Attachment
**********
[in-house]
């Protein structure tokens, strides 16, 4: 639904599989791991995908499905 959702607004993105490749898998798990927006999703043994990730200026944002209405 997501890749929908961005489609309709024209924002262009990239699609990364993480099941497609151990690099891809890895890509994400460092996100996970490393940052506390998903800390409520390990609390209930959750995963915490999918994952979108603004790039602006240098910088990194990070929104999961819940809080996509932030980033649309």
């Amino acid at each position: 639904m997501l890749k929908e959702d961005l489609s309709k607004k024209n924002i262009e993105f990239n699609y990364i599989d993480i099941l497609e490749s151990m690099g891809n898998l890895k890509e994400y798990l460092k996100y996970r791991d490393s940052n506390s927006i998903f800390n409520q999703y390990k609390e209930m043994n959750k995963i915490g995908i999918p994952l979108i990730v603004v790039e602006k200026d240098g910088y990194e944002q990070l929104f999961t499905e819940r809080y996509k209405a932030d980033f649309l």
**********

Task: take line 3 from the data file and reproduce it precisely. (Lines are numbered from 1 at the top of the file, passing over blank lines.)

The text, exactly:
């Amino acid at each position: 639904m997501l890749k929908e959702d961005l489609s309709k607004k024209n924002i262009e993105f990239n699609y990364i599989d993480i099941l497609e490749s151990m690099g891809n898998l890895k890509e994400y798990l460092k996100y996970r791991d490393s940052n506390s927006i998903f800390n409520q999703y390990k609390e209930m043994n959750k995963i915490g995908i999918p994952l979108i990730v603004v790039e602006k200026d240098g910088y990194e944002q990070l929104f999961t499905e819940r809080y996509k209405a932030d980033f649309l």